Count the number of times a function runs [closed]

This is a teaser a friend of mine sent. It seems straightforward, but I can't seem to get my head around it, probably due to my lack of sleep.

1. You have 16 bits available.
2. Compose a function, and find a way to know when the function has run approximately one million times.
3. You MAY NOT use any additional memory space other than the 16 bits given.
4. Recursion may be used for efficiency, but, again, you MAY NOT use memory definition inside the recursion frames: only the 16 bits.
• What is the 16 bits? 16 bits of function definition in machine language? 16 bits of memory storage, but the function can be as large as necessary? What is this function supposed to do? Stop when it has been run one million times? Display a message when it has been run one million times? Is this function being randomly called by another program and you have to track, or is this function being run one million times in a row at the same time? Can you describe in pseudo-code how this function works/is used in this process? Aug 24 '11 at 17:35
• Superbly underspecified. Aug 24 '11 at 19:44
• I understand: store the number of invocations (or whatever you like) in 16 bits. But should be clarified. Aug 25 '11 at 4:53
• Bearing in mind that a standard PRNG, which all the approachs so far are using, probably has at least 48 bits of internal state, that approach fails point 3. Aug 25 '11 at 6:10
• See 2.: You have to compose a function, and count, how often it is called. You're composing a function, and count another functions invocations (which isn't composed - it's just a name). Aug 25 '11 at 13:56

One-million in binary is equal to 11110100001001000000 (20 bits). Thus, we cannot implement a simple counter for this.

Instead, the max number we can represent with 16 bits is 1111111111111111 = 65,535. Since the answer requires that we only need to approximate 1 million function runs, we could add one to the counter approximately once every 16 function runs, and know that the function has run about 1 million times when the counter reaches 1000000/16 = 62500.

Below is the pseudocode of a potential solution, assuming that counter is a positive integer stored in 16 bits. Also, this assumes that calls such as random(1,16) do not count towards memory as long as they are not stored in a variable. Last, the random(x,y) function should give a random integer between x and y inclusive.

counter = 0;

if(random(1,16)==16 && counter<62501){
counter++;
}
if(counter==62500){
return true;
}
return false;
}

UPDATE

Fixed function so that it won't show true after about 2 million+, 3 million+, etc. function runs. (thanks trinithis!)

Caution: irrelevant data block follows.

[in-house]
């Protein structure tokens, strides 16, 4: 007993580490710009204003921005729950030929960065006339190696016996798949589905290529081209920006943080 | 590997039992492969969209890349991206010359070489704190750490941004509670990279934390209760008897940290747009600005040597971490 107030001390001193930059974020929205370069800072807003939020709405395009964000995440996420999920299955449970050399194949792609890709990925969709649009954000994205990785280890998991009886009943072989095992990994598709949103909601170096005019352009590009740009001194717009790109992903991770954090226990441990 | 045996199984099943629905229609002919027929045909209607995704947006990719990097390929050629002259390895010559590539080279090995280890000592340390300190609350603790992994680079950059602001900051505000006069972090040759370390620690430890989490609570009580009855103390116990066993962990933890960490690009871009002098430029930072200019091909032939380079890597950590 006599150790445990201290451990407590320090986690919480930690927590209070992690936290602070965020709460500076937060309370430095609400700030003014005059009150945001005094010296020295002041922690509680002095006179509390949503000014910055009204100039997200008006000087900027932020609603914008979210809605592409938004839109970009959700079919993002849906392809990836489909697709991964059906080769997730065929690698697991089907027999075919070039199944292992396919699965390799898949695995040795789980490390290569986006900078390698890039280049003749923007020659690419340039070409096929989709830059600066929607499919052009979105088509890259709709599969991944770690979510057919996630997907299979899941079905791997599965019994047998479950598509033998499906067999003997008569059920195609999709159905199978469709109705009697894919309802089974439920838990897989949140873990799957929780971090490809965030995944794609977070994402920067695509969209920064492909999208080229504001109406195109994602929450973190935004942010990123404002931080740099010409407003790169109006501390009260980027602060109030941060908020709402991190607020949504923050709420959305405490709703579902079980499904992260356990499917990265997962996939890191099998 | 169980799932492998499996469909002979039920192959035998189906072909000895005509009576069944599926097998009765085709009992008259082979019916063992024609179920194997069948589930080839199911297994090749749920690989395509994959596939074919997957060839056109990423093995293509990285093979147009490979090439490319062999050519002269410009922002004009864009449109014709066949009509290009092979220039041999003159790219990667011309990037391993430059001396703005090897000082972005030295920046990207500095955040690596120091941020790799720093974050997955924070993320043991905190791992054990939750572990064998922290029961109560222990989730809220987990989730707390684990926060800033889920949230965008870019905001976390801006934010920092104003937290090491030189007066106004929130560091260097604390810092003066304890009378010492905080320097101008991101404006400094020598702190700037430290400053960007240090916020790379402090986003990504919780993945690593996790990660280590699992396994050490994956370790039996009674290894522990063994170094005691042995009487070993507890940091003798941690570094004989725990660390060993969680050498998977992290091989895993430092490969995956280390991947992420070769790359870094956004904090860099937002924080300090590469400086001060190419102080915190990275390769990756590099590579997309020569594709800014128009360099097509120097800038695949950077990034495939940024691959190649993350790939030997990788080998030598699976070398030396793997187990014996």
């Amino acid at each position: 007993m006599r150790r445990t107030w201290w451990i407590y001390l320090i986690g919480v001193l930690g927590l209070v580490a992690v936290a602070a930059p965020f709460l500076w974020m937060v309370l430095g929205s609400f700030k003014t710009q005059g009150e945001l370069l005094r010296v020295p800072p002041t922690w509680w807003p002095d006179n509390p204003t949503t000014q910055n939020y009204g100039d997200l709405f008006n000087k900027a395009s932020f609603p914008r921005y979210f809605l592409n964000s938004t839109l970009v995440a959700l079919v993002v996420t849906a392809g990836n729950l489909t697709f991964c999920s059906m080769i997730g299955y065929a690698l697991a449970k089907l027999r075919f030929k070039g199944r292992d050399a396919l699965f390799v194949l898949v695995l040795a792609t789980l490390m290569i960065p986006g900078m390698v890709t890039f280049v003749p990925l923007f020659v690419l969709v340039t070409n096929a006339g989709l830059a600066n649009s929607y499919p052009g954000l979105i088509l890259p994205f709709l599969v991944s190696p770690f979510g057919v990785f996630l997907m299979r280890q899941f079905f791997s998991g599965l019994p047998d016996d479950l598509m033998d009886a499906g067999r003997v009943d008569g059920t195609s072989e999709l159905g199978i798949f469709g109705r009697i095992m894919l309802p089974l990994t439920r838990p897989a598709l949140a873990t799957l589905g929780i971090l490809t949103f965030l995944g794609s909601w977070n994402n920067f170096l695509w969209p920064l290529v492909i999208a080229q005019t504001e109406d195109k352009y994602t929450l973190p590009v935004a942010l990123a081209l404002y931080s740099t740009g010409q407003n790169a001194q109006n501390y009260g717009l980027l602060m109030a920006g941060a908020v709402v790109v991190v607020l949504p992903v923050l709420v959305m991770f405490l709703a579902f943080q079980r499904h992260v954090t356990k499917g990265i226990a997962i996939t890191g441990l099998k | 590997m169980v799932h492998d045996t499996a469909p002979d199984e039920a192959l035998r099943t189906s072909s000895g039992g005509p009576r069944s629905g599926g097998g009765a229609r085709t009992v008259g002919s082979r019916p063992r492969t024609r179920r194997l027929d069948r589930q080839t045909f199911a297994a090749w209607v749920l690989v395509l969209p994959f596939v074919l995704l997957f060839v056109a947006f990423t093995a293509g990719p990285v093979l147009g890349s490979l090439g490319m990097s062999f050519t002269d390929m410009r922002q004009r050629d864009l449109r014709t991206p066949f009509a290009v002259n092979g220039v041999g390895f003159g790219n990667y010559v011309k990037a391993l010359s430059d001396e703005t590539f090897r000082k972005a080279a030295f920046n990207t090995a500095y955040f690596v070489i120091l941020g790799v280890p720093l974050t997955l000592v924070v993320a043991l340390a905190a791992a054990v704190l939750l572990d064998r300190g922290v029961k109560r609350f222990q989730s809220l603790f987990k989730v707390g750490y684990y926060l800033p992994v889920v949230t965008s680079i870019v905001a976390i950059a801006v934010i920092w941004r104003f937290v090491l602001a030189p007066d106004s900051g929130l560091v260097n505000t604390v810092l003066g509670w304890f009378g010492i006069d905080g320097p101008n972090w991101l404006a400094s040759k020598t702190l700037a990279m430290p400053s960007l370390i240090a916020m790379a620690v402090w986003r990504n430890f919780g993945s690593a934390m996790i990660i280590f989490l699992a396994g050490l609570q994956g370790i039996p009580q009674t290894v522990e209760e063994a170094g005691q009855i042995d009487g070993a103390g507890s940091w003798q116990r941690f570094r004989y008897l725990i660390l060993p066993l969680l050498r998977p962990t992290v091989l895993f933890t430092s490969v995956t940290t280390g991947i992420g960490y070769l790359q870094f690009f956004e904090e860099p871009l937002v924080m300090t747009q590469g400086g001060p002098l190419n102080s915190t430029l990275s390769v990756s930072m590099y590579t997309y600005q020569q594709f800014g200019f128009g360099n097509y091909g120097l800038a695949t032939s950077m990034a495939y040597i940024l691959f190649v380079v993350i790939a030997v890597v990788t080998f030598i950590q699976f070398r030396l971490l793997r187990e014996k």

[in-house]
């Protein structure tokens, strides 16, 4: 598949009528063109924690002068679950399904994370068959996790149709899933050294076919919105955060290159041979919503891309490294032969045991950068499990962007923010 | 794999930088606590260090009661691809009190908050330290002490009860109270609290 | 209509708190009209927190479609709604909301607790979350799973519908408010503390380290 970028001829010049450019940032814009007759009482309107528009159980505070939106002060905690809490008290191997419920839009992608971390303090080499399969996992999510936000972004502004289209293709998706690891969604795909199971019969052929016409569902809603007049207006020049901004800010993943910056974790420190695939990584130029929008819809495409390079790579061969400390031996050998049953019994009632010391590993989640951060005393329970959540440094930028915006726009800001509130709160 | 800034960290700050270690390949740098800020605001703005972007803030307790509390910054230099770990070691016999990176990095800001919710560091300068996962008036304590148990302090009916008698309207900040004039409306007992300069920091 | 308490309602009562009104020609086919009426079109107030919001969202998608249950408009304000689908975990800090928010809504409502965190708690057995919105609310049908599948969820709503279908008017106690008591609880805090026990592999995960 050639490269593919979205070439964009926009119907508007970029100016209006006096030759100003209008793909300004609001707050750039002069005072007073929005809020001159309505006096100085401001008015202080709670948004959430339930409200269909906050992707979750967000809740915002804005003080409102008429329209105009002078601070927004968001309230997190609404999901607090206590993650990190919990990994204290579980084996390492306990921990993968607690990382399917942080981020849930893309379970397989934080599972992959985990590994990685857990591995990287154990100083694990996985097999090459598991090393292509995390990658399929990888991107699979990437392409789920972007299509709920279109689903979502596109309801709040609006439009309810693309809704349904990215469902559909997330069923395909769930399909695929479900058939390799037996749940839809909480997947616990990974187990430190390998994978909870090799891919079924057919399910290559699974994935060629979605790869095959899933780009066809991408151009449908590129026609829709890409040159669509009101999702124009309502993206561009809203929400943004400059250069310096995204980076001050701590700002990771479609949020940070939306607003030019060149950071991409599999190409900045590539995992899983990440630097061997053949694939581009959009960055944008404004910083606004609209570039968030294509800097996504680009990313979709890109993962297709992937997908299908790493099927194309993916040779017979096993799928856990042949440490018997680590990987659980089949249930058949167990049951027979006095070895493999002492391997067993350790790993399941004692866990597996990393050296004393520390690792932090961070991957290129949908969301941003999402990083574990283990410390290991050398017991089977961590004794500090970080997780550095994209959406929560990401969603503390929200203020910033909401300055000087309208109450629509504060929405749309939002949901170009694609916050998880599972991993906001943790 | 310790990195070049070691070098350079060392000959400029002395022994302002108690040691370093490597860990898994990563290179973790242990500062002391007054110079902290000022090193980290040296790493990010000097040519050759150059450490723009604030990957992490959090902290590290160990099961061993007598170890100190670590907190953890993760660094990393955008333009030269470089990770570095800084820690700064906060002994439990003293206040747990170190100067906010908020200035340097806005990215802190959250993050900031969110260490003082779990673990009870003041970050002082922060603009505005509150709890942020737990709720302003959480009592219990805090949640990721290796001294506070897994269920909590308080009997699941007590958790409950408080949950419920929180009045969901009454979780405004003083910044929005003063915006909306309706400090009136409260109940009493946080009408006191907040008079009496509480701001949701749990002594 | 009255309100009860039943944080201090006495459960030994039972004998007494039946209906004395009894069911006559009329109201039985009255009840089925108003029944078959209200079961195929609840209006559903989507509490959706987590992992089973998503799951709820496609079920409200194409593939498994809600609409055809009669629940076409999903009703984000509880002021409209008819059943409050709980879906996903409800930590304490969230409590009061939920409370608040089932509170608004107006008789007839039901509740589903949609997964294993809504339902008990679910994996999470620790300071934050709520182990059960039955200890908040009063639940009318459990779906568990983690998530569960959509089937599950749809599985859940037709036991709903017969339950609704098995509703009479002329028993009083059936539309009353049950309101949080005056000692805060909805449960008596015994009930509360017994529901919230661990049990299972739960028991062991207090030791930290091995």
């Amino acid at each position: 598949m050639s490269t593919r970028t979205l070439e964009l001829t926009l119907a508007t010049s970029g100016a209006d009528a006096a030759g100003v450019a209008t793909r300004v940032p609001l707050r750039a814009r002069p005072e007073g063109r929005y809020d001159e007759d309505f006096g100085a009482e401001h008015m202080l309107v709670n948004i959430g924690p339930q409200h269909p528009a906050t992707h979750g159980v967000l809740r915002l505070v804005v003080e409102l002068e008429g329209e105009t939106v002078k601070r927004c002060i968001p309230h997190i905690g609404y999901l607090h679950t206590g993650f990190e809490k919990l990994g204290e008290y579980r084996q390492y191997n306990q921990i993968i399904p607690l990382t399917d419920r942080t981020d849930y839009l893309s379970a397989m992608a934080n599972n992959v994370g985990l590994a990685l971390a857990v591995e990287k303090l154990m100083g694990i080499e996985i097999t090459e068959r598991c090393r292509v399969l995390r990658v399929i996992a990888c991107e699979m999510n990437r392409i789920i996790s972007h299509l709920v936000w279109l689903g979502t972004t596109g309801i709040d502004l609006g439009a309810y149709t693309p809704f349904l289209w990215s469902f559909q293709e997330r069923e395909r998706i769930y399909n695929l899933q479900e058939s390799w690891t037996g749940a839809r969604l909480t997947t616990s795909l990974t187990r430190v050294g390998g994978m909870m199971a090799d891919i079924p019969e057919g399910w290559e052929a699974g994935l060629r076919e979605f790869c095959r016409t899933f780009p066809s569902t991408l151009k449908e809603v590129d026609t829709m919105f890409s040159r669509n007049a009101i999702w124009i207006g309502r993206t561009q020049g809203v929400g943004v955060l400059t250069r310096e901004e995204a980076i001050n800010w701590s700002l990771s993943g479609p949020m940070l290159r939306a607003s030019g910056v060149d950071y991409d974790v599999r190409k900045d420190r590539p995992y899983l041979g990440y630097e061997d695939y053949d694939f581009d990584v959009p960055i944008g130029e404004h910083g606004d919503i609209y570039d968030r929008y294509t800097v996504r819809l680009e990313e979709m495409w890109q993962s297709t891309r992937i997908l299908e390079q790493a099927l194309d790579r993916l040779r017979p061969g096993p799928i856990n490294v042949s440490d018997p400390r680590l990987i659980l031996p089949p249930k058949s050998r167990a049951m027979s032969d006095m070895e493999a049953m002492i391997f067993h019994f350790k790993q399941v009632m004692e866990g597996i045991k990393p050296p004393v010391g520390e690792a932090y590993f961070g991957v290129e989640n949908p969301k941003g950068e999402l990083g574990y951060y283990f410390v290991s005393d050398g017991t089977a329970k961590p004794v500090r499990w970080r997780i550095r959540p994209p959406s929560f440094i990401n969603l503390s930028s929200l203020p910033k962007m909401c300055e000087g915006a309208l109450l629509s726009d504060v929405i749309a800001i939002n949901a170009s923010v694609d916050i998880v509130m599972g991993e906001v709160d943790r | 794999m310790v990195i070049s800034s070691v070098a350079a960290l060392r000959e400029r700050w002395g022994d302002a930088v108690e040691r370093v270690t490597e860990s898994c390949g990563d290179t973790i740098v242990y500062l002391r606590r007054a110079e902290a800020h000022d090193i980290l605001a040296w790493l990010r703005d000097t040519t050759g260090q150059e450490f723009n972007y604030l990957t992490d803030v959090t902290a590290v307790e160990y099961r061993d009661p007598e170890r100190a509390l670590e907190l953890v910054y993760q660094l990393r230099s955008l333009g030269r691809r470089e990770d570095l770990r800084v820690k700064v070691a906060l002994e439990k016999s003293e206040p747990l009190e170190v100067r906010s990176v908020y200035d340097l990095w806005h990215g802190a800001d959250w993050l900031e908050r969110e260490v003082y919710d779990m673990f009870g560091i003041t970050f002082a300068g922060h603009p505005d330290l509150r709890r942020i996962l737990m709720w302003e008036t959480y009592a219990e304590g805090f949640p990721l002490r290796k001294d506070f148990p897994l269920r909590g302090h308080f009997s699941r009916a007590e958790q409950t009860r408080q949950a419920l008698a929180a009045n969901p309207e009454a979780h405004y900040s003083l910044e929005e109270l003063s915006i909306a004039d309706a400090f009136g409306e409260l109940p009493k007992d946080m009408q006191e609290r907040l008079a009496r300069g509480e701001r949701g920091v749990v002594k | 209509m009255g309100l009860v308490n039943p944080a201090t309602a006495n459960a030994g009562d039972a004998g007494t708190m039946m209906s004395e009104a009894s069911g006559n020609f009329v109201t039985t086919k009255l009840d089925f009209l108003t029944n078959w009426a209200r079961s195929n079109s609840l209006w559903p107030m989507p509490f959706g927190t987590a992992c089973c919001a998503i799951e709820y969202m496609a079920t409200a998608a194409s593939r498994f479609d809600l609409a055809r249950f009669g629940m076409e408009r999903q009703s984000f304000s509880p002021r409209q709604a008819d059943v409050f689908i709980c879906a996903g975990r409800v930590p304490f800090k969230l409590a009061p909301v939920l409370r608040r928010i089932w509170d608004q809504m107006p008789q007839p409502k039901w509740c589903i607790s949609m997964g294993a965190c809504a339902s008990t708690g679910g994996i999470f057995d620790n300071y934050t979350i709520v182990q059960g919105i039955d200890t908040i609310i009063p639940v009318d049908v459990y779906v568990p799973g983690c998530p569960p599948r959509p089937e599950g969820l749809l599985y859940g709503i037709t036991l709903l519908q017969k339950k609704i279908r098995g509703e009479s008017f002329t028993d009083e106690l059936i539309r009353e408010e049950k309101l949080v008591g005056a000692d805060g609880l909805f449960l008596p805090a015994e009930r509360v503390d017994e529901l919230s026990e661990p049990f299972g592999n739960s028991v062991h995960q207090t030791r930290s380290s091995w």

• This suffers from overflow if called too much, as numbits(counter) <= 16. Add a guard against incrementing counter if counter is greater than some number (say counter > 62500). Aug 26 '11 at 0:33
• @trinithis: Thanks, I missed that! Aug 26 '11 at 19:06

Beaten to it by Briguy37. :-(

Just call the function code 16 times for each tick of the counter.

def function()
{
do stuff here...
}
while(loop<65535)
{
function()
function()
function()
function()
function()
function()
function()
function()
function()
function()
function()
function()
function()
function()
function()
function()
loop+=1
}
• +1 for finding a different rule to break. (You're breaking rule 2 as specified, because you're executing the function 1m times rather than finding out when it's been called 1m times). Aug 25 '11 at 8:25
• @Garet: You could make the function private and then turn the while loop into a public controller function that runs the function 16 times, increments the counter, and then returns if the function has run about 1 million times. You could even make it know when the function has run exactly 1 million times if you synchronized the controller method. Admittedly, then the function can never have a single run, which doesn't break any rules, but it doesn't feel right either :) Aug 25 '11 at 13:34
• Sorry Gareth...that's twice now I've typed your name wrong...doh! Aug 26 '11 at 19:11

You could make it so that for every external call of function A, A is called another 999,999 times internally. Therefore, you are guaranteed that that last internal call is the millionth call.

var internal = false;
function A() {
if (internal)
return;

internal = true;

A();
A();
// ...999999 times...
A();
A(); // This last call is guaranteed to be the millionth call

internal = false;
}

A();

The obvious approach is self-modifying code. Something along the lines of (and bearing in mind that I scarcely ever touch C, consider this to be pseudocode and don't try compiling it)

uint16 counter = 0;

void fun() {
byte x = 0;
if (x == 15) counter++;
(*fun)=(x+1)&15;
if (counter == 62500 && x == 0) sprint("Jackpot!");
}